Power nailers haven't quite rendered hammers obsolete, but they've come close, at least in the construction trades. If you're a homeowner who likes to do improvement work on your own, you'd do well to have one of these useful tools, but you might not need one with the same capabilities as the one a framing carpenter uses. That still leaves you plenty of choices as manufacturers continue to roll out new models. Some nailers shoot actual nails, others shoot wire brads or finish nails, and still others shoot staples. You'll probably prefer a compressor-powered pneumatic nailer for heavy work, but if you do cabinetry or finish work, you might like a corded or cordless tool. It's possible to use a conventional nailer to install hardwood flooring, but you'll be better off with a pneumatic-assisted flooring nailer for this particular job.
From Beefy to Delicate and Everything In-Between
Just as you wouldn't try to assemble a cabinet using 16d sinker nails, you wouldn't use a construction-grade nail gun for such a job. Nail guns are sized according to the fasteners they shoot. Framing nailers are large, heavy tools with long magazines that can hold about 30 fasteners and develop enough driving force to sink them into dense wood. On the other end of the scale, a pin nailer that shoots narrow 23-gauge fasteners is the tool you need to assemble cabinetry and do similarly delicate jobs such as installing crown molding.
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Installing baseboard trim? You'll need a finish nailer or stapler that shoots 18-gauge fasteners. They hold baseboards securely and are useful for many other DIY projects, but beware. They can split delicate wood and aren't always suitable for cabinetry work. If you're installing delicate trim or doing furniture repair, and you need more holding power than a pin nailer offers, choose a brad nailer. Brads are similar to finish nails in holding power, but they are thinner and don't have heads, which makes them easier to camouflage with wood filler.
Specialty Nail Guns
Certain jobs call for special fasteners, and manufacturers offer guns that shoot them. These guns generally aren't that useful for jobs other than the ones for which they are intended, but they are all but indispensable for those intended applications.
Roofing nails are typically 1 to 1 1/2 inches in length and have a wide gauge and a large head. The gun that shoots these nails is a squat version of a 16-gauge framing nailer, and it often features a round magazine that holds many more fasteners than a conventional straight one. It's the only tool that shoots roofing nails, and because it holds extra fasteners, you don't have to refill it as often. That's a huge advantage when you're working on a roof.
One of the most troublesome tasks for a framer is driving 1-inch nails to hold joist hangers and post caps. There usually isn't enough clearance for a conventional nail gun, but there is for a palm nailer, which fits into the palm of your hand and shoots common nails of all sizes. The tradeoff for the extra maneuverability is that it lacks a magazine, so you have to insert each nail in the head before driving it.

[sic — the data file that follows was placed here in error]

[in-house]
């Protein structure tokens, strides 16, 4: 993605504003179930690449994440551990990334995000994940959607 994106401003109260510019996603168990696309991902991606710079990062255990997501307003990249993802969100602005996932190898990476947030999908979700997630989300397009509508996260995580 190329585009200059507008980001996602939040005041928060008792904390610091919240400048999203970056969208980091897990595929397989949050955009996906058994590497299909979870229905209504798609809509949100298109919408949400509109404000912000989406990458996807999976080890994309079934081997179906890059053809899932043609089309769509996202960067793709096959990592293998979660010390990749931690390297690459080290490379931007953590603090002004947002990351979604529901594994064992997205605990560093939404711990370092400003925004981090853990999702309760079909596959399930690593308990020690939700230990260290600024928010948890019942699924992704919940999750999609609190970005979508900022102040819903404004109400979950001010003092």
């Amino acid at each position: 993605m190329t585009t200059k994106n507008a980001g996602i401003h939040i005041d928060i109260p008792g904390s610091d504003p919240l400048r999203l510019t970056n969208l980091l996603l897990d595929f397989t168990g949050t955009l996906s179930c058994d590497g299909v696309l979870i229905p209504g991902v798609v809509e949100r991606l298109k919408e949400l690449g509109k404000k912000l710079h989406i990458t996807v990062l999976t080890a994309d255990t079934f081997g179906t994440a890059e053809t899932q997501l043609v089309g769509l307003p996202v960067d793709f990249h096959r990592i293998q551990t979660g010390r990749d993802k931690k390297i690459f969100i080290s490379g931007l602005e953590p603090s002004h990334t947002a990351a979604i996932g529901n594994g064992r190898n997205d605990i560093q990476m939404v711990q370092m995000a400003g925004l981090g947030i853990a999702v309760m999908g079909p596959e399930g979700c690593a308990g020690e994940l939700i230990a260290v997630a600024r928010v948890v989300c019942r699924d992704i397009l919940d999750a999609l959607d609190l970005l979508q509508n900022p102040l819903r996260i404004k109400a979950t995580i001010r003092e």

To secure tongue-and-groove hardwood boards to the subfloor, you have to drive nails through the tongues at a 30- to 45-degree angle. The recommended tool for this job is a flooring nailer than shoots barbed cleats. These nailers typically have a spring-loaded plunger that you hit with a mallet. Pneumatic-assisted nailers use compressed air to make the job easier, and you can even buy flooring nailers that run entirely on compressed air, eliminating the need for a mallet altogether.
Compressed Air vs Corded or Cordless
A framing carpenter driving 3-inch sinkers is going to need a compressed air gun, but for home craftspeople, generally, the choice is generally between a pneumatic tool and an electric one. If you don't like having an air hose in the way, you probably won't like having an electric cord either, especially if you're working on a roof or out working on a fence. That still leaves you lots of options. Cordless power nailers can drive fasteners up to 2 1/2 inches in length and generally weigh about as much as a pneumatic tool with the battery attached. The battery does add extra bulk to the tool that may make it difficult to maneuver in tight spaces, but air hoses and electric cords get in the way just as much, if not more.
Magazine Angle and Maneuverability
Many -duty power nailers feature angled magazines to save space. Angles of 21 and 28 degrees between the magazine and the tip of the gun are typical, and you can also find medium-duty nailers that feature 33-degree angles. The angle doesn't affect the efficiency of the gun or the angle at which it drives nails—which is always 90 degrees relative to the surface you're nailing. One consideration, however, is that the heads of the nails in guns with 28-degree angles are often clipped to allow more nails to fit into the magazine. Clipped nails aren't allowed by code for some purposes, so it's best to check with your building department before purchasing a tool that uses them.